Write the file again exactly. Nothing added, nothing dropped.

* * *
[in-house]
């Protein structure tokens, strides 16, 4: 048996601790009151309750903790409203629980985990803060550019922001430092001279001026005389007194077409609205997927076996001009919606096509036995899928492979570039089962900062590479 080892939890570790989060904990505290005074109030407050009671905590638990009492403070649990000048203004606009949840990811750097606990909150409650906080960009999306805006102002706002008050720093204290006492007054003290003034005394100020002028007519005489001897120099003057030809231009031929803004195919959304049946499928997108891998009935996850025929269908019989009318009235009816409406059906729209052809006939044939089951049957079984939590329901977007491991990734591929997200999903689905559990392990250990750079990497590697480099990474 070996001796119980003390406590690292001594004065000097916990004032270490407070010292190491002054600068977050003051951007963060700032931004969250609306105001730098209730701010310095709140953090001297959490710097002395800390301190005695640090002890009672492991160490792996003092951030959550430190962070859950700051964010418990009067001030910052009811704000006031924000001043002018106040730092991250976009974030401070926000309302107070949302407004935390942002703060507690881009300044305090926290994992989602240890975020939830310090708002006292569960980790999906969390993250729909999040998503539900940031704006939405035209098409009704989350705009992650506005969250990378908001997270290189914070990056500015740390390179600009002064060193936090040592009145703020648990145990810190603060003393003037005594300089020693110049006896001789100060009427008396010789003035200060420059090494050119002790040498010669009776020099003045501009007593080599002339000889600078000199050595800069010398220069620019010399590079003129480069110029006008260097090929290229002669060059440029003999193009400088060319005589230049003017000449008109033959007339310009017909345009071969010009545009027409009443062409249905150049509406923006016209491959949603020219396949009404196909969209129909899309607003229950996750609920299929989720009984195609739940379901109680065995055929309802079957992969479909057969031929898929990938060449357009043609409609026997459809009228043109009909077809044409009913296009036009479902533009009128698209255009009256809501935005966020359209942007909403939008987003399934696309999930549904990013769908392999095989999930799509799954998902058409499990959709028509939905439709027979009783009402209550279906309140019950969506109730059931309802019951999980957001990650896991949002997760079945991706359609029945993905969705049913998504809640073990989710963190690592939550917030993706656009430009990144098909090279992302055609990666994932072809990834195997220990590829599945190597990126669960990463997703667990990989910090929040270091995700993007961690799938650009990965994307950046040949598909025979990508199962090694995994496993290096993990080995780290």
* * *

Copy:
[in-house]
């Protein structure tokens, strides 16, 4: 048996601790009151309750903790409203629980985990803060550019922001430092001279001026005389007194077409609205997927076996001009919606096509036995899928492979570039089962900062590479 080892939890570790989060904990505290005074109030407050009671905590638990009492403070649990000048203004606009949840990811750097606990909150409650906080960009999306805006102002706002008050720093204290006492007054003290003034005394100020002028007519005489001897120099003057030809231009031929803004195919959304049946499928997108891998009935996850025929269908019989009318009235009816409406059906729209052809006939044939089951049957079984939590329901977007491991990734591929997200999903689905559990392990250990750079990497590697480099990474 070996001796119980003390406590690292001594004065000097916990004032270490407070010292190491002054600068977050003051951007963060700032931004969250609306105001730098209730701010310095709140953090001297959490710097002395800390301190005695640090002890009672492991160490792996003092951030959550430190962070859950700051964010418990009067001030910052009811704000006031924000001043002018106040730092991250976009974030401070926000309302107070949302407004935390942002703060507690881009300044305090926290994992989602240890975020939830310090708002006292569960980790999906969390993250729909999040998503539900940031704006939405035209098409009704989350705009992650506005969250990378908001997270290189914070990056500015740390390179600009002064060193936090040592009145703020648990145990810190603060003393003037005594300089020693110049006896001789100060009427008396010789003035200060420059090494050119002790040498010669009776020099003045501009007593080599002339000889600078000199050595800069010398220069620019010399590079003129480069110029006008260097090929290229002669060059440029003999193009400088060319005589230049003017000449008109033959007339310009017909345009071969010009545009027409009443062409249905150049509406923006016209491959949603020219396949009404196909969209129909899309607003229950996750609920299929989720009984195609739940379901109680065995055929309802079957992969479909057969031929898929990938060449357009043609409609026997459809009228043109009909077809044409009913296009036009479902533009009128698209255009009256809501935005966020359209942007909403939008987003399934696309999930549904990013769908392999095989999930799509799954998902058409499990959709028509939905439709027979009783009402209550279906309140019950969506109730059931309802019951999980957001990650896991949002997760079945991706359609029945993905969705049913998504809640073990989710963190690592939550917030993706656009430009990144098909090279992302055609990666994932072809990834195997220990590829599945190597990126669960990463997703667990990989910090929040270091995700993007961690799938650009990965994307950046040949598909025979990508199962090694995994496993290096993990080995780290």